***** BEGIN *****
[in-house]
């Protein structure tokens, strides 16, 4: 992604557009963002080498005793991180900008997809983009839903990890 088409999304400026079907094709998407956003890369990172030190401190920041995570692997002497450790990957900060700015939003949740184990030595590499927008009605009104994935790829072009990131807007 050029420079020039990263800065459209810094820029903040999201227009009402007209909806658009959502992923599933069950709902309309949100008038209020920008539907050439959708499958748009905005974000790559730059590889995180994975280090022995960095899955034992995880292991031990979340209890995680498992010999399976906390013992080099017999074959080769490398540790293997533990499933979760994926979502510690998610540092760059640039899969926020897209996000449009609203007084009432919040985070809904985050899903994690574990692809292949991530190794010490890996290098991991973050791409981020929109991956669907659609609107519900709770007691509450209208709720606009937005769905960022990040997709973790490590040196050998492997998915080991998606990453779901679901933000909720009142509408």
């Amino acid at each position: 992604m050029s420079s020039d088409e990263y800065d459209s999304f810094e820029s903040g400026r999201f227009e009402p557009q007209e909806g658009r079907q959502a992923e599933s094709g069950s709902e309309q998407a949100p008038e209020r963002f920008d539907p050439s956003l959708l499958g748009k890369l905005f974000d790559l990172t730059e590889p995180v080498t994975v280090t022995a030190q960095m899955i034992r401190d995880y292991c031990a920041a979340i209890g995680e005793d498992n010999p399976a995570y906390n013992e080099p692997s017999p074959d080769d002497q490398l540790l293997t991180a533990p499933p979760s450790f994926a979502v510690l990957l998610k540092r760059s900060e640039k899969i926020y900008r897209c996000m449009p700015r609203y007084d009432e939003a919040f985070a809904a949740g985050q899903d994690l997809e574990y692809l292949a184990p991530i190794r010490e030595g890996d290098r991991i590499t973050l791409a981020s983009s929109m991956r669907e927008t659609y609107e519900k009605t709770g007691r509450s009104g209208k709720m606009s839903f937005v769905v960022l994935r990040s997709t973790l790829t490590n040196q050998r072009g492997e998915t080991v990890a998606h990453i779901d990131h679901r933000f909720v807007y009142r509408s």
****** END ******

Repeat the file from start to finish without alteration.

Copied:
[in-house]
């Protein structure tokens, strides 16, 4: 992604557009963002080498005793991180900008997809983009839903990890 088409999304400026079907094709998407956003890369990172030190401190920041995570692997002497450790990957900060700015939003949740184990030595590499927008009605009104994935790829072009990131807007 050029420079020039990263800065459209810094820029903040999201227009009402007209909806658009959502992923599933069950709902309309949100008038209020920008539907050439959708499958748009905005974000790559730059590889995180994975280090022995960095899955034992995880292991031990979340209890995680498992010999399976906390013992080099017999074959080769490398540790293997533990499933979760994926979502510690998610540092760059640039899969926020897209996000449009609203007084009432919040985070809904985050899903994690574990692809292949991530190794010490890996290098991991973050791409981020929109991956669907659609609107519900709770007691509450209208709720606009937005769905960022990040997709973790490590040196050998492997998915080991998606990453779901679901933000909720009142509408």
């Amino acid at each position: 992604m050029s420079s020039d088409e990263y800065d459209s999304f810094e820029s903040g400026r999201f227009e009402p557009q007209e909806g658009r079907q959502a992923e599933s094709g069950s709902e309309q998407a949100p008038e209020r963002f920008d539907p050439s956003l959708l499958g748009k890369l905005f974000d790559l990172t730059e590889p995180v080498t994975v280090t022995a030190q960095m899955i034992r401190d995880y292991c031990a920041a979340i209890g995680e005793d498992n010999p399976a995570y906390n013992e080099p692997s017999p074959d080769d002497q490398l540790l293997t991180a533990p499933p979760s450790f994926a979502v510690l990957l998610k540092r760059s900060e640039k899969i926020y900008r897209c996000m449009p700015r609203y007084d009432e939003a919040f985070a809904a949740g985050q899903d994690l997809e574990y692809l292949a184990p991530i190794r010490e030595g890996d290098r991991i590499t973050l791409a981020s983009s929109m991956r669907e927008t659609y609107e519900k009605t709770g007691r509450s009104g209208k709720m606009s839903f937005v769905v960022l994935r990040s997709t973790l790829t490590n040196q050998r072009g492997e998915t080991v990890a998606h990453i779901d990131h679901r933000f909720v807007y009142r509408s």